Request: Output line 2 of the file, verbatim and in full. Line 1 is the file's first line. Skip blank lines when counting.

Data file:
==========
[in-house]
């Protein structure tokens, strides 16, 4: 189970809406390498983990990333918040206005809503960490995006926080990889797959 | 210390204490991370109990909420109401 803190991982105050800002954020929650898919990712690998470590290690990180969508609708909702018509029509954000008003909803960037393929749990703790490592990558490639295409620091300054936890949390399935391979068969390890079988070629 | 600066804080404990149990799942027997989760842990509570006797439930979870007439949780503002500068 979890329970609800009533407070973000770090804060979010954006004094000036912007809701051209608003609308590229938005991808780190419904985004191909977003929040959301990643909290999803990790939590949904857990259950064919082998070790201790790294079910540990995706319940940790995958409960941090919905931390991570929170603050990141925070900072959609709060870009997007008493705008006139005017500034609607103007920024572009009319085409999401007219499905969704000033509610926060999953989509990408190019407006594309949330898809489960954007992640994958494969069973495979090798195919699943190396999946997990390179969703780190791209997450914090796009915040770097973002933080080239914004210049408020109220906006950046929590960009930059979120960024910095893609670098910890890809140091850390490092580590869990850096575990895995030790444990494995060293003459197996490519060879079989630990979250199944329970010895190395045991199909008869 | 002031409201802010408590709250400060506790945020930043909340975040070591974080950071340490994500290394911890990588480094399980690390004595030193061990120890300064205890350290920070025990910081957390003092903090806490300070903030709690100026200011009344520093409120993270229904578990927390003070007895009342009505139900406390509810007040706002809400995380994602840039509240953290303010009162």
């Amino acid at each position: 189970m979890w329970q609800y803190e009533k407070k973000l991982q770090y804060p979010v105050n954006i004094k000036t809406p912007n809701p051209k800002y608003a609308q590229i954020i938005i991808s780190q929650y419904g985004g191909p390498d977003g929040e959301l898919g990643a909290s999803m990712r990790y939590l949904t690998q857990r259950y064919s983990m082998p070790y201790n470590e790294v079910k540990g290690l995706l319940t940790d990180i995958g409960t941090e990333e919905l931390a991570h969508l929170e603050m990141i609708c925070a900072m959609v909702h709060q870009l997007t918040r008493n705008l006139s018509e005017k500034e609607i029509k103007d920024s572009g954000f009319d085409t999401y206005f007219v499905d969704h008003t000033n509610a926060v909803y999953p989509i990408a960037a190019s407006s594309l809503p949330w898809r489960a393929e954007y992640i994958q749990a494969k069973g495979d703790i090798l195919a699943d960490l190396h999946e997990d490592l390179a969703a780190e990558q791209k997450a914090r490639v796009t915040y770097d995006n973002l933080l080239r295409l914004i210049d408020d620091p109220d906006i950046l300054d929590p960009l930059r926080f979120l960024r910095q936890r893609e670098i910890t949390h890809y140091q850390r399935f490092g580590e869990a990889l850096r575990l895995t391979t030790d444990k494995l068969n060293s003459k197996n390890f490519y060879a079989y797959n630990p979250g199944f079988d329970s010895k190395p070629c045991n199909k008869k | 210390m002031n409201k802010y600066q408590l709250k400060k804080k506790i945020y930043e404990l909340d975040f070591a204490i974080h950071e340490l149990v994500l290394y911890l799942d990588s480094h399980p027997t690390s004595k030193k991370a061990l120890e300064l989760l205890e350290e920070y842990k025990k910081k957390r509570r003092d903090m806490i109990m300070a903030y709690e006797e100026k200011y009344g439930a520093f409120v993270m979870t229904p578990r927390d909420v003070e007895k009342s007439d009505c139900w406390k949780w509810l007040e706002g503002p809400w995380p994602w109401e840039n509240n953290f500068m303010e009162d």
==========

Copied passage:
């Protein structure tokens, strides 16, 4: 189970809406390498983990990333918040206005809503960490995006926080990889797959 | 210390204490991370109990909420109401 803190991982105050800002954020929650898919990712690998470590290690990180969508609708909702018509029509954000008003909803960037393929749990703790490592990558490639295409620091300054936890949390399935391979068969390890079988070629 | 600066804080404990149990799942027997989760842990509570006797439930979870007439949780503002500068 979890329970609800009533407070973000770090804060979010954006004094000036912007809701051209608003609308590229938005991808780190419904985004191909977003929040959301990643909290999803990790939590949904857990259950064919082998070790201790790294079910540990995706319940940790995958409960941090919905931390991570929170603050990141925070900072959609709060870009997007008493705008006139005017500034609607103007920024572009009319085409999401007219499905969704000033509610926060999953989509990408190019407006594309949330898809489960954007992640994958494969069973495979090798195919699943190396999946997990390179969703780190791209997450914090796009915040770097973002933080080239914004210049408020109220906006950046929590960009930059979120960024910095893609670098910890890809140091850390490092580590869990850096575990895995030790444990494995060293003459197996490519060879079989630990979250199944329970010895190395045991199909008869 | 002031409201802010408590709250400060506790945020930043909340975040070591974080950071340490994500290394911890990588480094399980690390004595030193061990120890300064205890350290920070025990910081957390003092903090806490300070903030709690100026200011009344520093409120993270229904578990927390003070007895009342009505139900406390509810007040706002809400995380994602840039509240953290303010009162």